Best.
I trained at a Nautilus facility in my youth, and am very familiar with Jones's work. I think you're being too generous to Jones by regarding two sets of an exercise performed to failure as being "some form" of his HIT program. Jones also had workouts in which a lifter performed 3 sets of reps in a 10, 8, 6 scheme. But that's hardly what people mean when they talk about Jones, Nautilus, and HIT.

With respect to CrossFit, you're way off the mark. CrossFit would regard NONE of the Nautilus exercises as functional movements, and intensity in CrossFit is defined as power, in the strict physics sense of the term (force x distance / time). That has nothing to do with muscular failure, which is how Jones defined intensity.

By the way, both CrossFit's definition of intensity and Jones's are at odds with how the term is customarily used in the strength training literature, where intensity is defined as the percentage of 1 rep max used in an exercise. A 2-rep set of squats at 95% of 1RM would be a customary example of high intensity in the strength literature, though neither CrossFit nor Jones would regard it as such, though again for entirely different reasons. CrossFit: low intensity because low power because too slow. Jones: low intensity because didn't go to failure.

Finally, intervals are sometimes used in CrossFit, but that's not the hallmark of their program. Indeed, those are exceptions. The vast majority of their metcons, and the ones for which they are famous, are either task-priority (finish X amount of work as fast as possible) or time-priority (do as much work as possible in Y amount of time). No prescribed rest intervals whatsoever and the fittest work continuously.

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Re: Bogleheads for Diet/Nutrition?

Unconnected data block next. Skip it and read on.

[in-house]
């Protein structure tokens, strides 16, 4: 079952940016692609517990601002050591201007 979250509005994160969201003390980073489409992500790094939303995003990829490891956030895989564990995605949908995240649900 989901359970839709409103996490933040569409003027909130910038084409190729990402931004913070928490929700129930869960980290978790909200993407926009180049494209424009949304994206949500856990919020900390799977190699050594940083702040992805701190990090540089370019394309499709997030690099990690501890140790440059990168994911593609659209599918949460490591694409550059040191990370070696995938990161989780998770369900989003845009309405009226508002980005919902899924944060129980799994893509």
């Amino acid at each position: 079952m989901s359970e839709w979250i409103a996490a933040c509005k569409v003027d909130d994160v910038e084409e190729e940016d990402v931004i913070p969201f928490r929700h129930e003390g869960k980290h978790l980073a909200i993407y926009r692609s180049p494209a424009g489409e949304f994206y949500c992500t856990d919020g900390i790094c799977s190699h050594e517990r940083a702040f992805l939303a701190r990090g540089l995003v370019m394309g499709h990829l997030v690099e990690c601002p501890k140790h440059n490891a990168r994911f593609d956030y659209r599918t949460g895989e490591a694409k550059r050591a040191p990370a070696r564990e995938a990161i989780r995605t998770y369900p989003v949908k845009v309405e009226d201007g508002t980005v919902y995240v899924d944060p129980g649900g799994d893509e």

Post by jackietreehorn » Wed Sep 28, 2016 7:52 am

This will be my last reply, in respect for hijacking the thread. CFM300, you have a well informed opinion, I respectfully disagree with some of it.

Muscle fatigue is muscle fatigue. Whether it's task priority or lots of work in a short period of time, like with Crossfit, or a HIT session, or even running hills, one can achieve muscle fatigue. Jones wouldn't like Crossfit. It is the opposite of what he preached. It still achieves muscle fatigue, just in a different manner. The concept of muscle fatigue is something Jones' research was in the forefront of. Safely training a bicep, in its correct range of motion on a Nautilus machine, or any equipment for that matter, will directly translate to functional strength. That bicep will turn a door handle, lift a canned good or raise a glass to your mouth. Crossfit's functional strength concept is the same thing, achieved in a different manner.

The fitness industry looked vastly different then, compared to today. Jones' Nautilus was a major contributor to the boom of private gyms in the 80's. The fact that we're even discussing this, can be attributed to Jones and the other early pioneers of personal fitness. It just wasn't that popular.

If you do not agree with this, there's nothing I can do. You have a well thought out argument, we'll just have to agree to disagree. Sorry for the long post. Thank you for reading.